Join Keith Casey for an in-depth discussion in this video What is OAuth 2.0, and why does it matter?, part of Web Security: OAuth and OpenID Connect.
- [Narrator] So let's talk about OAuth and later on we'll talk about OpenID Connect. Most people think they understand OAuth. Unfortunately, most people are wrong, OAuth is not a password sharing mechanism or protocol, it's not even a log in process, it's not even a way to establish a user's identity. The misunderstanding comes down to authentication versus authorization. These are effectually known as authN and authZ, respectively. Authentication is who are you, as accomplished through a login process of some sort.
On the other hand, authorization is what can you do, and depends on authentication, but they're not interchangeable. So to be clear, OAuth is a framework for sharing authorization. In fact, if you dig in to the specification, which, don't worry, we will later, you'll find it doesn't address authentication at all. Instead, OAuth is a framework that you can plug additional components in to. Whether they're specifications are common patterns, it doesn't matter. It's effectively a process that says, I don't know who you are, but I trust this other provider, like Facebook, that it will tell me what you're allowed to do.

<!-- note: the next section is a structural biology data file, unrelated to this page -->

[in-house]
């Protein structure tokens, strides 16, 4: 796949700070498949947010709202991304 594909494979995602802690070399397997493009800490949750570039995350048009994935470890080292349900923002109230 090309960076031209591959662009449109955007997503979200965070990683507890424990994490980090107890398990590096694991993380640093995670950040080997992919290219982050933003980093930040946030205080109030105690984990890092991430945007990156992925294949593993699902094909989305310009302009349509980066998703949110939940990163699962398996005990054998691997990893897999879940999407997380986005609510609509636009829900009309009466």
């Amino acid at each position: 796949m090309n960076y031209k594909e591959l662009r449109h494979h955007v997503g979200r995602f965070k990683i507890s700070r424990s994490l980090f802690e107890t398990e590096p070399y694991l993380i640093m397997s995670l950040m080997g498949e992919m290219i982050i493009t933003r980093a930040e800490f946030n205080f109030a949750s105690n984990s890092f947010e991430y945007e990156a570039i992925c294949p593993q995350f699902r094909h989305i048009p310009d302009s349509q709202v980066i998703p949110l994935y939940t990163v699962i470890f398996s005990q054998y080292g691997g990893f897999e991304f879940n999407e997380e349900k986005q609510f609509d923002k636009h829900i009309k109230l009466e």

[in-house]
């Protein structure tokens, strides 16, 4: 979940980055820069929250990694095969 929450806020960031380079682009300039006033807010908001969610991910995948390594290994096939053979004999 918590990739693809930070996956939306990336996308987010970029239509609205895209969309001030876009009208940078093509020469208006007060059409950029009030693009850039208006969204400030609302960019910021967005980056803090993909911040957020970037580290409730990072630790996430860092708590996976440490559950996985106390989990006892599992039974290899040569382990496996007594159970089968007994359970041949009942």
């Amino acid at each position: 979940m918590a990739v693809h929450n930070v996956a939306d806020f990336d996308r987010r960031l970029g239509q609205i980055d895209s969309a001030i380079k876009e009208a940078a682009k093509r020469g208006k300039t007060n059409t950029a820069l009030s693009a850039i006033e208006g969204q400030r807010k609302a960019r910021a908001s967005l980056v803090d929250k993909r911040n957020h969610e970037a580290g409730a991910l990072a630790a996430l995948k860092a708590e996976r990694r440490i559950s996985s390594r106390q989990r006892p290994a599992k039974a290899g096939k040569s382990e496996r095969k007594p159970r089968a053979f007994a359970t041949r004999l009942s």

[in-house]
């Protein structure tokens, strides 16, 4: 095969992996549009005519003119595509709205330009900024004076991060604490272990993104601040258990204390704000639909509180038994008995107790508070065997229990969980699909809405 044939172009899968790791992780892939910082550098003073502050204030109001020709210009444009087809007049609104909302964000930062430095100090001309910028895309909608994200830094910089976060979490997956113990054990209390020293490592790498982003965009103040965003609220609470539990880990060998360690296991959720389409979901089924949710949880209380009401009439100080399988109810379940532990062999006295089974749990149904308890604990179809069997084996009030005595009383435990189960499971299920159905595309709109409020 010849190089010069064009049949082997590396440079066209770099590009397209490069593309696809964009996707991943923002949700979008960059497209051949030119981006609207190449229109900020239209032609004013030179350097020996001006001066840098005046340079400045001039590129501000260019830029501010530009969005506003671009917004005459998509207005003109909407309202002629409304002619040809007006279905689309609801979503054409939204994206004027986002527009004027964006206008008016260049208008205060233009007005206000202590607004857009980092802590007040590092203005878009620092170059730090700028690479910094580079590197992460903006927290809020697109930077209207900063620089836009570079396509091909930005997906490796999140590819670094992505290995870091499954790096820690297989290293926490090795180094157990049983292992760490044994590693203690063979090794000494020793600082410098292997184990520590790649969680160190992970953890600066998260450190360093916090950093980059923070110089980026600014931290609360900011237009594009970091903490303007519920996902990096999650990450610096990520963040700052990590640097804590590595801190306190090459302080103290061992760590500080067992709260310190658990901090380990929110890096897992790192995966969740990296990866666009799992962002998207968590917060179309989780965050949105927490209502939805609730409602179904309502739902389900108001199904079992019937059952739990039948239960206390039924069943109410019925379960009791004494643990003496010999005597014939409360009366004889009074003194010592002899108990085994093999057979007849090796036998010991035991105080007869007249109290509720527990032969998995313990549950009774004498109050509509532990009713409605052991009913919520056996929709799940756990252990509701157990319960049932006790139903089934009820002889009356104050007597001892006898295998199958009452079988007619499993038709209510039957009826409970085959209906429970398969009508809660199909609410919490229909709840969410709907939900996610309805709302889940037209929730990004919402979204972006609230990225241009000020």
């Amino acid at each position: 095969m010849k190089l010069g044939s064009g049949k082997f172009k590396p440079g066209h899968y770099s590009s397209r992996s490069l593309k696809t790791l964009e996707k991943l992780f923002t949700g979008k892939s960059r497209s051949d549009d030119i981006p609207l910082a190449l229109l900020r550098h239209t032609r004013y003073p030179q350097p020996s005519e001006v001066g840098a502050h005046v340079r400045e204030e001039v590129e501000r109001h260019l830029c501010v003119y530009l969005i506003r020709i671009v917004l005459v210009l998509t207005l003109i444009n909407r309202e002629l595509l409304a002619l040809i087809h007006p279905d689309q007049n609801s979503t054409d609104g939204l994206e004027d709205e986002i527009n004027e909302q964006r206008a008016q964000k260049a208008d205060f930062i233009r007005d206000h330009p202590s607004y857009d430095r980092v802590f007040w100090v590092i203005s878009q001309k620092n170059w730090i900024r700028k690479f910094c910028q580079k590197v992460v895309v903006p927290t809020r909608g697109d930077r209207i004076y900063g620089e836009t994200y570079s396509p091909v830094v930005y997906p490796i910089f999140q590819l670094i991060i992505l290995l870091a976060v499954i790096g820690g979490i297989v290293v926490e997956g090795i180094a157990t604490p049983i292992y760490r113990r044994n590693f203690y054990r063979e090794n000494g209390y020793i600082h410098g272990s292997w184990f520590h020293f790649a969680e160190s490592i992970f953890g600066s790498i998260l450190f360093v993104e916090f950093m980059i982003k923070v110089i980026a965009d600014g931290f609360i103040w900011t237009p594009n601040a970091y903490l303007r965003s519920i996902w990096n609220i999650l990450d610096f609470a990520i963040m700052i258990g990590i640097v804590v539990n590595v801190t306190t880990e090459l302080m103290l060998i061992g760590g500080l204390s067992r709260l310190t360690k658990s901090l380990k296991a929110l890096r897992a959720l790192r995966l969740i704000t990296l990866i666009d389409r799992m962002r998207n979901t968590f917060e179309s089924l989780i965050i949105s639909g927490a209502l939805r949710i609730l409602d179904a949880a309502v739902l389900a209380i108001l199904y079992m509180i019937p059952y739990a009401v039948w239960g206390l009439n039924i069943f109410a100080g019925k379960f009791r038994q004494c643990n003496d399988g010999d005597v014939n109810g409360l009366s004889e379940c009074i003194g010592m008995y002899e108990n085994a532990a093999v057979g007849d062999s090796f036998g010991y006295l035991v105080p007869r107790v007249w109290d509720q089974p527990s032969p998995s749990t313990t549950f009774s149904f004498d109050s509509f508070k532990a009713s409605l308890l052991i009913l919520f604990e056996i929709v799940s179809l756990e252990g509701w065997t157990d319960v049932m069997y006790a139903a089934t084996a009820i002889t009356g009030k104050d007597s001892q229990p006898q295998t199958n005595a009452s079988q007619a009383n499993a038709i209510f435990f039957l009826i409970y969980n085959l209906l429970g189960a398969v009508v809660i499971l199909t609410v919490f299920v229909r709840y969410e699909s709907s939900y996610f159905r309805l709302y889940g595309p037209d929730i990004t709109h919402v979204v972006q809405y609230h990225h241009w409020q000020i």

My favorite analogy here is checking into a hotel. When you check into a hotel, you present the front desk clerk with proof of identity via driver's license or a passport. This establishes who you are. Further, you provide billing information via credit card. Somewhere behind the scenes, they use your identity information to look up your reservation, your account status, and other things related to you, then they issue you a keycard. Encoded in that card is what you have access to, which hopefully will include your room, but it could also include the gym or the work out room.
It might also include the executive lounge. The best part of all this is that your identity and billing information never leave the front desk. This is fundamentally how OAuth works, so OAuth is great in scenarios where you don't want to share credentials or maybe personally identifying information with the target website. For example, you can grant access to your Facebook account to a social media management platform without sharing your Facebook password. This is even more important once we start talking about industries like banking, insurance, and anything else that's highly regulated.
For example, you can grant access to your Facebook account to a social media management platform without ever sharing your Facebook password. This is even more important once we start taking about banking, insurance, and other highly regulated industries. Now we haven't touched on OpenID Connect yet, but don't worry, that's coming up soon.
- How does OAuth 2.0 work, and what problems does it solve?
- What is OpenID Connect, and how is it different from OAuth?
- OAuth tokens and their usage
- Authorization in microservices
- Common security considerations
- Authorization for mobile apps and SPA
- Authorization in legacy applications
- Server-side implementations